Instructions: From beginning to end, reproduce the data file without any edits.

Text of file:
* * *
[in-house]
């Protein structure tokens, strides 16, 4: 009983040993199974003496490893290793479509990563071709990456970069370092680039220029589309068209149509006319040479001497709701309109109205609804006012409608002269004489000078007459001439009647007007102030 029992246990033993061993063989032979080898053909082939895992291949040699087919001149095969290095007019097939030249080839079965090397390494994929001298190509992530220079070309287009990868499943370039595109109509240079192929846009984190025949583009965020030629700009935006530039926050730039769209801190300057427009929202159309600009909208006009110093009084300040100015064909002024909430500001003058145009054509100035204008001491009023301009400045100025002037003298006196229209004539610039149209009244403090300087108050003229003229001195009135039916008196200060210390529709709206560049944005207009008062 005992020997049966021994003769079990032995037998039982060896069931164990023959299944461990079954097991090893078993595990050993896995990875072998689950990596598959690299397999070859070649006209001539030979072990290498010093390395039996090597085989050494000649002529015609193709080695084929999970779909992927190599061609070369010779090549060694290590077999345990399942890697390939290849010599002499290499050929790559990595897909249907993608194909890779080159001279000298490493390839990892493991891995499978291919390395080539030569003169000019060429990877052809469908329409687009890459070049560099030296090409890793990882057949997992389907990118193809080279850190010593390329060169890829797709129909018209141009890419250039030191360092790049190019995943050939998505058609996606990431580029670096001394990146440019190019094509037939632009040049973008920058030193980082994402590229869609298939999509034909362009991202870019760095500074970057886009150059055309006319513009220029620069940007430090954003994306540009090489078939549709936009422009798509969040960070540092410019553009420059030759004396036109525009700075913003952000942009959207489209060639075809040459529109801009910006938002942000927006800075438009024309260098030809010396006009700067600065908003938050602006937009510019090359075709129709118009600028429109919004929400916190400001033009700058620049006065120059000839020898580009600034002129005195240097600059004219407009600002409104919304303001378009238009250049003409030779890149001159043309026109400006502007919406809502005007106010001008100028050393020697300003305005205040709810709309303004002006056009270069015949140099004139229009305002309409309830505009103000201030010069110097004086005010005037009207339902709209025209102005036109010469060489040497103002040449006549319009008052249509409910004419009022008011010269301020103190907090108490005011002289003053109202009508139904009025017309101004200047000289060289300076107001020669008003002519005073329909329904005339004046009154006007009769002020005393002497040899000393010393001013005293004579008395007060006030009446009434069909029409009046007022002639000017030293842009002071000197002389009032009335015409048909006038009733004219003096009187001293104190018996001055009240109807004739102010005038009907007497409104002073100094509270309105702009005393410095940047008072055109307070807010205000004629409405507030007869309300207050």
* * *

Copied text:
[in-house]
């Protein structure tokens, strides 16, 4: 009983040993199974003496490893290793479509990563071709990456970069370092680039220029589309068209149509006319040479001497709701309109109205609804006012409608002269004489000078007459001439009647007007102030 029992246990033993061993063989032979080898053909082939895992291949040699087919001149095969290095007019097939030249080839079965090397390494994929001298190509992530220079070309287009990868499943370039595109109509240079192929846009984190025949583009965020030629700009935006530039926050730039769209801190300057427009929202159309600009909208006009110093009084300040100015064909002024909430500001003058145009054509100035204008001491009023301009400045100025002037003298006196229209004539610039149209009244403090300087108050003229003229001195009135039916008196200060210390529709709206560049944005207009008062 005992020997049966021994003769079990032995037998039982060896069931164990023959299944461990079954097991090893078993595990050993896995990875072998689950990596598959690299397999070859070649006209001539030979072990290498010093390395039996090597085989050494000649002529015609193709080695084929999970779909992927190599061609070369010779090549060694290590077999345990399942890697390939290849010599002499290499050929790559990595897909249907993608194909890779080159001279000298490493390839990892493991891995499978291919390395080539030569003169000019060429990877052809469908329409687009890459070049560099030296090409890793990882057949997992389907990118193809080279850190010593390329060169890829797709129909018209141009890419250039030191360092790049190019995943050939998505058609996606990431580029670096001394990146440019190019094509037939632009040049973008920058030193980082994402590229869609298939999509034909362009991202870019760095500074970057886009150059055309006319513009220029620069940007430090954003994306540009090489078939549709936009422009798509969040960070540092410019553009420059030759004396036109525009700075913003952000942009959207489209060639075809040459529109801009910006938002942000927006800075438009024309260098030809010396006009700067600065908003938050602006937009510019090359075709129709118009600028429109919004929400916190400001033009700058620049006065120059000839020898580009600034002129005195240097600059004219407009600002409104919304303001378009238009250049003409030779890149001159043309026109400006502007919406809502005007106010001008100028050393020697300003305005205040709810709309303004002006056009270069015949140099004139229009305002309409309830505009103000201030010069110097004086005010005037009207339902709209025209102005036109010469060489040497103002040449006549319009008052249509409910004419009022008011010269301020103190907090108490005011002289003053109202009508139904009025017309101004200047000289060289300076107001020669008003002519005073329909329904005339004046009154006007009769002020005393002497040899000393010393001013005293004579008395007060006030009446009434069909029409009046007022002639000017030293842009002071000197002389009032009335015409048909006038009733004219003096009187001293104190018996001055009240109807004739102010005038009907007497409104002073100094509270309105702009005393410095940047008072055109307070807010205000004629409405507030007869309300207050």